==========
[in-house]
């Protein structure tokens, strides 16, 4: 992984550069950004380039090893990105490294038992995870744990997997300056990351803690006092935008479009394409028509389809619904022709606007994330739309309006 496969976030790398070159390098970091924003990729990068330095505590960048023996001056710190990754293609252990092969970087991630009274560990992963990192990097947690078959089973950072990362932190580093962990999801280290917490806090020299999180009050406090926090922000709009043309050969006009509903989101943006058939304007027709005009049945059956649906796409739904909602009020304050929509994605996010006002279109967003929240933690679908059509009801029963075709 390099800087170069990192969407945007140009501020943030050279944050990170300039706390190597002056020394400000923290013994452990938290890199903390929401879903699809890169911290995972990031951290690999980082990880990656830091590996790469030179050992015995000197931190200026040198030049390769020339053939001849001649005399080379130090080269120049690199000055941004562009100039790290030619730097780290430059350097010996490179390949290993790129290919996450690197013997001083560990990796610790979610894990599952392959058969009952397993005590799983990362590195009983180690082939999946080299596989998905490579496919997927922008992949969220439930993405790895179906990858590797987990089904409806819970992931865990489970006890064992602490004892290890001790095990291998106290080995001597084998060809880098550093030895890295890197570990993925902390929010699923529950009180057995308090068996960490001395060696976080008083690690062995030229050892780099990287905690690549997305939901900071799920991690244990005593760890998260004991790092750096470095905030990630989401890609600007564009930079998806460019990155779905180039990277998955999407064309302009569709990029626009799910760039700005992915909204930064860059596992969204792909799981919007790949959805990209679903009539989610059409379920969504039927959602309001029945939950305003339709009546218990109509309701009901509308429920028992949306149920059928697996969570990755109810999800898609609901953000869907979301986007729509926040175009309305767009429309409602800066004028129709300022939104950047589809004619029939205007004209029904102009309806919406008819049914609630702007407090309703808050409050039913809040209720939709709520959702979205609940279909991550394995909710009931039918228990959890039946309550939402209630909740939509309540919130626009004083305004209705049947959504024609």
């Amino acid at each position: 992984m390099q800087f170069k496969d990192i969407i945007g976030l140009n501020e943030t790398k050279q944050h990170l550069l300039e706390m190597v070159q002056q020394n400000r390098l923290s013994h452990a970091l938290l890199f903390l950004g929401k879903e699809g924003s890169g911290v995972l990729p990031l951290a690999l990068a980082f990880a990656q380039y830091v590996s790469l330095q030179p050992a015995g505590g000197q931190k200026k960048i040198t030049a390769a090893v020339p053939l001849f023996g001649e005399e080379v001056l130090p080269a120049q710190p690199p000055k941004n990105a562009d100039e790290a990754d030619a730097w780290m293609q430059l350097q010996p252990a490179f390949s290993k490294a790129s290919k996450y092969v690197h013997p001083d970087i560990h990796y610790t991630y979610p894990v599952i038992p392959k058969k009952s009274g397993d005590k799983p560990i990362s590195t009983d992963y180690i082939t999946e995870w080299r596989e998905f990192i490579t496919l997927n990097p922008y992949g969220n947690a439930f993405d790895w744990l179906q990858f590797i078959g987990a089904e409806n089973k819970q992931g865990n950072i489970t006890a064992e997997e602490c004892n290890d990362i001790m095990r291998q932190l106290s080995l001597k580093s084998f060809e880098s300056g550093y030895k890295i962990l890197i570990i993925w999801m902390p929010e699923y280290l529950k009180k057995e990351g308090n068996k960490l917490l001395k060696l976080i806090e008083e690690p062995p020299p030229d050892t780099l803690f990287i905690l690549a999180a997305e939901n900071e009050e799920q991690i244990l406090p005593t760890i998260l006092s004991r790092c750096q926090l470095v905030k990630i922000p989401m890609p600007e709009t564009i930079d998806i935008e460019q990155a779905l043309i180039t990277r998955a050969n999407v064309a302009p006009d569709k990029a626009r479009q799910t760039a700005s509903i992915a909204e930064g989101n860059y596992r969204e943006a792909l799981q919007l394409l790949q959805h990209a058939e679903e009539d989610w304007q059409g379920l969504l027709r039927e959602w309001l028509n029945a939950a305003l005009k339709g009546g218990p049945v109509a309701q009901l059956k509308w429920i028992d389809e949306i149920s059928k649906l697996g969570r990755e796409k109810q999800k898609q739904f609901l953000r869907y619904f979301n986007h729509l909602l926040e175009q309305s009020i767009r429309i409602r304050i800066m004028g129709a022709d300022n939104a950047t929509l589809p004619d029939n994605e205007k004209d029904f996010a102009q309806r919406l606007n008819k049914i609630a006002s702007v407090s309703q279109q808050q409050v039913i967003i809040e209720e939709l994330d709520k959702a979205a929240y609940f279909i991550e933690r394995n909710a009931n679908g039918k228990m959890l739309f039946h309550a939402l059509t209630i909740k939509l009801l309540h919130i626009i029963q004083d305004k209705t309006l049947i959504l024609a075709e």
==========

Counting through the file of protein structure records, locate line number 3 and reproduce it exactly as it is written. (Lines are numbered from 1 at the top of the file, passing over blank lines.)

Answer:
């Amino acid at each position: 992984m390099q800087f170069k496969d990192i969407i945007g976030l140009n501020e943030t790398k050279q944050h990170l550069l300039e706390m190597v070159q002056q020394n400000r390098l923290s013994h452990a970091l938290l890199f903390l950004g929401k879903e699809g924003s890169g911290v995972l990729p990031l951290a690999l990068a980082f990880a990656q380039y830091v590996s790469l330095q030179p050992a015995g505590g000197q931190k200026k960048i040198t030049a390769a090893v020339p053939l001849f023996g001649e005399e080379v001056l130090p080269a120049q710190p690199p000055k941004n990105a562009d100039e790290a990754d030619a730097w780290m293609q430059l350097q010996p252990a490179f390949s290993k490294a790129s290919k996450y092969v690197h013997p001083d970087i560990h990796y610790t991630y979610p894990v599952i038992p392959k058969k009952s009274g397993d005590k799983p560990i990362s590195t009983d992963y180690i082939t999946e995870w080299r596989e998905f990192i490579t496919l997927n990097p922008y992949g969220n947690a439930f993405d790895w744990l179906q990858f590797i078959g987990a089904e409806n089973k819970q992931g865990n950072i489970t006890a064992e997997e602490c004892n290890d990362i001790m095990r291998q932190l106290s080995l001597k580093s084998f060809e880098s300056g550093y030895k890295i962990l890197i570990i993925w999801m902390p929010e699923y280290l529950k009180k057995e990351g308090n068996k960490l917490l001395k060696l976080i806090e008083e690690p062995p020299p030229d050892t780099l803690f990287i905690l690549a999180a997305e939901n900071e009050e799920q991690i244990l406090p005593t760890i998260l006092s004991r790092c750096q926090l470095v905030k990630i922000p989401m890609p600007e709009t564009i930079d998806i935008e460019q990155a779905l043309i180039t990277r998955a050969n999407v064309a302009p006009d569709k990029a626009r479009q799910t760039a700005s509903i992915a909204e930064g989101n860059y596992r969204e943006a792909l799981q919007l394409l790949q959805h990209a058939e679903e009539d989610w304007q059409g379920l969504l027709r039927e959602w309001l028509n029945a939950a305003l005009k339709g009546g218990p049945v109509a309701q009901l059956k509308w429920i028992d389809e949306i149920s059928k649906l697996g969570r990755e796409k109810q999800k898609q739904f609901l953000r869907y619904f979301n986007h729509l909602l926040e175009q309305s009020i767009r429309i409602r304050i800066m004028g129709a022709d300022n939104a950047t929509l589809p004619d029939n994605e205007k004209d029904f996010a102009q309806r919406l606007n008819k049914i609630a006002s702007v407090s309703q279109q808050q409050v039913i967003i809040e209720e939709l994330d709520k959702a979205a929240y609940f279909i991550e933690r394995n909710a009931n679908g039918k228990m959890l739309f039946h309550a939402l059509t209630i909740k939509l009801l309540h919130i626009i029963q004083d305004k209705t309006l049947i959504l024609a075709e």